American Idol is in its tenth season and going strong. New judges sit behind the desk, new singers belt out tunes, and new viewers pick up phones to vote for their favorites.
What does this have to do with writing? Everything! If writers pay close attention, they can learn many lessons as they watch American Idol.
- LESSON ONE: Not everyone is ready to have a camera put in his/her face. C’mon now. You know what I mean. Some of those singers are no more ready to stand in front of the judges than some writers are ready to present their work to an editor or agent. Don’t embarrass yourself by thinking you’re “all that” when you haven’t taken the time to learn the craft. Do what you can to present yourself in the best possible light. Go to conferences. Take online writing courses. Establish yourself in a small venue before going large.
- LESSON TWO: When a gifted singer feels “the call” to sing, he or she travels from wherever they are to wherever auditions are being held. Same with the writer. She drives from Kansas to Texas for a conference. She flies from Cleveland to Denver to meet the editor of her dreams. Why? Because she’s driven. She knows in her knower that she must go, just as that singer knows he must make it to the audition site.
- LESSON THREE: Nerves can bring you down in a hurry. You’ve seen those gifted singers fold like a deck of cards during Hollywood week. Pressure can be a horrible thing, even for a truly gifted vocalist. The same is true with the writer. When the pressures of rejection, writer’s block, conference expenses, critique group issues, financial strain, contract woes hit…your nerves can get the better of you. Don’t let them! Make up your mind to stay calm and steady, no matter what threatens to veer you off-course.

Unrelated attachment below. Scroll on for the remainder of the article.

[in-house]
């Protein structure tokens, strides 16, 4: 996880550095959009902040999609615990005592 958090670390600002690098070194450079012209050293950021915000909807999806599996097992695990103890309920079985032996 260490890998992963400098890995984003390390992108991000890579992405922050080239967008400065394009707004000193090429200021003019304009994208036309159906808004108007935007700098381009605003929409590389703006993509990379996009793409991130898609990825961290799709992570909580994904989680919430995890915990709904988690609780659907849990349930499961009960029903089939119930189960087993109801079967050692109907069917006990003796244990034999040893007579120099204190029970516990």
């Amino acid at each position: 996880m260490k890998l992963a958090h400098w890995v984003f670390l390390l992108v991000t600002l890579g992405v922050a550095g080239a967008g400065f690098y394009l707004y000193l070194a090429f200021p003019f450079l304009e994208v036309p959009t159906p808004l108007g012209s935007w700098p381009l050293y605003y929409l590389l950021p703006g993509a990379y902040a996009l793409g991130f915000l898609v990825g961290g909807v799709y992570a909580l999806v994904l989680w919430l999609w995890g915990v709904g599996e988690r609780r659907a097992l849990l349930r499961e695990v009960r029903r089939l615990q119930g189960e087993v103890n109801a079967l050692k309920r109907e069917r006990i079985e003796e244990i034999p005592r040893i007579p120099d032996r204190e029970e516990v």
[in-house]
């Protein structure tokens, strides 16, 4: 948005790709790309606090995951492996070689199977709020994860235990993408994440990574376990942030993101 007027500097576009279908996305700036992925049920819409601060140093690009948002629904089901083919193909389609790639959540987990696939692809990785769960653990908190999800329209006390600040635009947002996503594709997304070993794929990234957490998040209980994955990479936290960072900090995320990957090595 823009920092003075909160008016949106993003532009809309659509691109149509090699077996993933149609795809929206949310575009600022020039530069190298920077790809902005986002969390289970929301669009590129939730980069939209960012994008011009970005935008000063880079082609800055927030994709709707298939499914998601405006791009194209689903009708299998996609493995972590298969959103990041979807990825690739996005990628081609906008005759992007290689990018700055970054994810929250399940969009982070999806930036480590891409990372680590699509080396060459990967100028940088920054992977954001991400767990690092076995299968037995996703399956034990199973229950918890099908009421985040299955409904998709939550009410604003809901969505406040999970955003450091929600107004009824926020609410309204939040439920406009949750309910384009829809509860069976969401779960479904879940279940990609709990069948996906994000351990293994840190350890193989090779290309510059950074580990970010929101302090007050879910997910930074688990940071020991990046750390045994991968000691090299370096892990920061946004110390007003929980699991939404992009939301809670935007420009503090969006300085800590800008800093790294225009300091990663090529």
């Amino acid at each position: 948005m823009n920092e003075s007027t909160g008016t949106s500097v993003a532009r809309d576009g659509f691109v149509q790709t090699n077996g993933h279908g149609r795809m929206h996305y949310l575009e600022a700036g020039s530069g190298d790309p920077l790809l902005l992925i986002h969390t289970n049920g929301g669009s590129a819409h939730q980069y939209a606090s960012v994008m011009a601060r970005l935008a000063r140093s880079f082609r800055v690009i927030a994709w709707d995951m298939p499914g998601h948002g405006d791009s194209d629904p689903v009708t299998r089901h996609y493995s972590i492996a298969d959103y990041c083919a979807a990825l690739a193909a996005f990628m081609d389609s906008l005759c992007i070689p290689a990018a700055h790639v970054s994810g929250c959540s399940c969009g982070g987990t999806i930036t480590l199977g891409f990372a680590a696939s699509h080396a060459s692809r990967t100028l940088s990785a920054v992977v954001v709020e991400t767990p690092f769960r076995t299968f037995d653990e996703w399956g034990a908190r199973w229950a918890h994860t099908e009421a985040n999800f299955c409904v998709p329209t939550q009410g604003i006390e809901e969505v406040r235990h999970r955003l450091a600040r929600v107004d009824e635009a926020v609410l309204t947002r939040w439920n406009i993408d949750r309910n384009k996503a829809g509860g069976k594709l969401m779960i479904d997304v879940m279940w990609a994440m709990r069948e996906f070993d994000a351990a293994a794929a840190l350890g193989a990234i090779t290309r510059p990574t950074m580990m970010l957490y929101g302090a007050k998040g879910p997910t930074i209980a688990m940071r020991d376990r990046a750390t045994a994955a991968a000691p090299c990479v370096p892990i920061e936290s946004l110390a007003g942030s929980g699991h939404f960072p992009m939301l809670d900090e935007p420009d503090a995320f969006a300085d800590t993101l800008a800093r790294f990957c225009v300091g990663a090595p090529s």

- LESSON FOUR: When the time is right, you will be chosen. Don’t you love it when the spotlight hits the right singer at the right time? Feels like magic, doesn’t it? The same is true with your writing. At just the right time, an editor will fall in love with your manuscript. At just the right time, a heavenly light will shine on your work, and agents, readers, critique partners and publishing houses will take notice. Hang on, writer. Your day is coming!
- LESSON FIVE: You will be judged. There will always be those ready to offer advice—some good and some bad—regarding your work. Keep a stiff upper lip when that editor asks for a rewrite. Don’t crater when a reader offers a poor review. Celebrate when you’re told the book/article is great, but don’t let it go to your head. More judgment is just around the corner.
You might never sing on the stage in front of millions of people, but it’s likely your words will appear in print for thousands to read. What a wonderful day that will be!